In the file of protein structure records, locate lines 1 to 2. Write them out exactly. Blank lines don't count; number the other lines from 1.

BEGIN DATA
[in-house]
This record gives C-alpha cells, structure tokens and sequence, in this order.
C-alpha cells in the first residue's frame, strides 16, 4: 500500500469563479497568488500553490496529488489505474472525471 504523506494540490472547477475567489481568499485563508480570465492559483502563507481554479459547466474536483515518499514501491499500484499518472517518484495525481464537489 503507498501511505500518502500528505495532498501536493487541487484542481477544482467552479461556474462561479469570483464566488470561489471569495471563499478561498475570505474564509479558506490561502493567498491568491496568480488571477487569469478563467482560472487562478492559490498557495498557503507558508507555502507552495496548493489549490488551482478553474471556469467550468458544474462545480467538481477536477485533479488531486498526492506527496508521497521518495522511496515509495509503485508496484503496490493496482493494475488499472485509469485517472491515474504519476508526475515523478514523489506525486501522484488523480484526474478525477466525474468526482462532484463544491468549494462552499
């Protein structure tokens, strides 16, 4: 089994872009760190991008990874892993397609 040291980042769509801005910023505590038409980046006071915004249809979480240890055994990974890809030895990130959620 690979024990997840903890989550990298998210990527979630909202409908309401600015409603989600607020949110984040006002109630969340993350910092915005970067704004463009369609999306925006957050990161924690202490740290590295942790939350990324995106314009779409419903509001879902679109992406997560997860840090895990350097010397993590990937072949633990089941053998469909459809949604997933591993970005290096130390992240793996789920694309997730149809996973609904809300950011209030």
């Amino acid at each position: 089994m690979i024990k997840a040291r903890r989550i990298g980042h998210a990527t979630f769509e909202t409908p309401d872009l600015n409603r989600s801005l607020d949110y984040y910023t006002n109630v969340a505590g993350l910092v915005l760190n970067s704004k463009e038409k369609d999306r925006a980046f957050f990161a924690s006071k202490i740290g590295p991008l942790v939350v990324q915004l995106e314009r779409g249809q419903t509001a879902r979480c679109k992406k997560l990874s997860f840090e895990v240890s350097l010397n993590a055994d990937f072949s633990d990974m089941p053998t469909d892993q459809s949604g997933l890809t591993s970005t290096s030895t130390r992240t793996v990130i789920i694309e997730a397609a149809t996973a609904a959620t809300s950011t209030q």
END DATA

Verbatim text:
[in-house]
This record gives C-alpha cells, structure tokens and sequence, in this order.